You are an Emergency Manager in your respective country. A highly infectious influenza strain has been detected. There is a limited quantity of the vaccine to prevent this particular strain of influenza. Discuss your plan for distributing this vaccine. Who receives the vaccine and who does not? How did you come to this conclusion?
The answers should be at least 3 substantive paragraphs, well developed, referenced, and properly formatted. â€œSubstantiveâ€ means that the writer has added to the dialogue with referenced facts or pertinent personal experience leading to a reasoned argument that advances the scholarly discussion. Discussion question answers must include at least one reference that is not from the assigned reading.
Reference to appropriate authoritative resources and official websites. Must be accessible online. Use New Times Roman 12 font with 1â€ margins and APA style.
The required readings & 1 example from other student is attached, but do your original work.
Now that we have a good understanding of public health and disaster management, we are going to merge the two topics to better understand how public health interventions can positively effect disasters. We know that public health examines the health of communities or populations so, how can this be translated to disaster management.
Allow me to paint a scenario. There is a significant disaster somewhere in the world. The international community responds rapidly and aggressively sending millions of dollars of aid in the form of rescue workers, supplies, and equipment. The response entities are composed of rescue teams, field hospitals, peacekeeping forces, etc. These response elements complete their respective missions within three to four weeks and then return to their home countries. One of the peacekeeping forces prior to leaving makes the decision to empty waste water containers into a river next to their compound. Shortly after this, Cholera cases begin to develop and rapidly increase causing thousands of indigenous people to become ill and hundreds of deaths. The Cholera outbreak is directly linked to the peacekeeping force disposing of their waste in the river.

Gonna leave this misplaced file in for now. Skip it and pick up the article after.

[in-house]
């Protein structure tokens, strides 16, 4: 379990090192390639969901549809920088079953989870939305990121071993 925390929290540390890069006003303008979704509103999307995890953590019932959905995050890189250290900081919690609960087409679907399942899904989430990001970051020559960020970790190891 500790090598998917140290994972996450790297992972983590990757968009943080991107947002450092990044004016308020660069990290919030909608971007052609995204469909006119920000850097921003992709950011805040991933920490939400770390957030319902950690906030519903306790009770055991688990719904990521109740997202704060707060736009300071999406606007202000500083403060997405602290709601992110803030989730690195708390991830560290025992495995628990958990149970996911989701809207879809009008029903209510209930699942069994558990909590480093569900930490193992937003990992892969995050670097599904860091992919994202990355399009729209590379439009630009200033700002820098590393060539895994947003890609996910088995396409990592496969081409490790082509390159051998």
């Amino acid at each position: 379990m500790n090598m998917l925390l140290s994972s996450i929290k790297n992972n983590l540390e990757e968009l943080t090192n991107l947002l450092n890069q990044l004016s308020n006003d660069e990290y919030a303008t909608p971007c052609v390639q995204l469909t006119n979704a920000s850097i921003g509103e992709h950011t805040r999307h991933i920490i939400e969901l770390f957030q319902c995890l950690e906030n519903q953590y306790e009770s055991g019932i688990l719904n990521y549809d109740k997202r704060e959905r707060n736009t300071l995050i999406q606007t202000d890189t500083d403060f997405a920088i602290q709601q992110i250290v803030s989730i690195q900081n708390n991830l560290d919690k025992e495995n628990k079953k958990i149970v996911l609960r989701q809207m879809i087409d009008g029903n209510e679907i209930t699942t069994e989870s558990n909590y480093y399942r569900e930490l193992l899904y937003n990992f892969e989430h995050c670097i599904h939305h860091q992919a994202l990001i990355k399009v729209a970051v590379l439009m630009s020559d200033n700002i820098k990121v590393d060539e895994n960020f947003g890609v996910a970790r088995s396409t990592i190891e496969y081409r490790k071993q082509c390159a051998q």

Another scenario to ponder, following an earthquake, thousands of indigenous people received elective limb amputations due to untreated and infected open fractures. They were discharged to home after their respective recovery course in the hospital. Unfortunately, most of these peopleâ€™s homes were destroyed during the earthquake and there was no follow-up care and limited physical rehabilitation.
These described scenarios are two accounts of real-world events that unfolded in the aftermath of the 2010 earthquake that devastated Haiti. These incidents alone demonstrate the importance and value of public health measures throughout all phases of a disaster. However, public health is not a significant part of disaster response in the United States and it is my suspicion that it is not very well practiced elsewhere.
Why is incorporating public health measures into disaster response and recovery important? We can lead with another question to help answer this question. Why do we respond to disasters? To save lives, property and the environment and hopefully improve the standard of living after the disaster. Public health measures or interventions can be quite diverse, ranging from dentistry to disease surveillance. Although, it is not realistic to assume that all aspects of public health measures can be accomplished or are needed for every international disaster. However, if we apply public health measures to a disaster, what can be accomplished?
- Improved preparedness: Researching what if any indigenous disease exist and if available, appropriately vaccinating responders.
- Surveillance: Establishing surveillance systems for responders and indigenous populations.
- Recovery: Analyzing collected data and developing processes for managing any identified risks and recovery needs.
Obviously, these are only a few examples of the public health measures that can be applied to humanitarian disasters. Merging public health and emergency management is not a common idea but, with better understanding of the field, it can improve outcomes. The challenge is, especially in the United States, to essentially rethink the decades of response focused disaster management activities and improve the utilization of evidence-based practice in the disaster management field.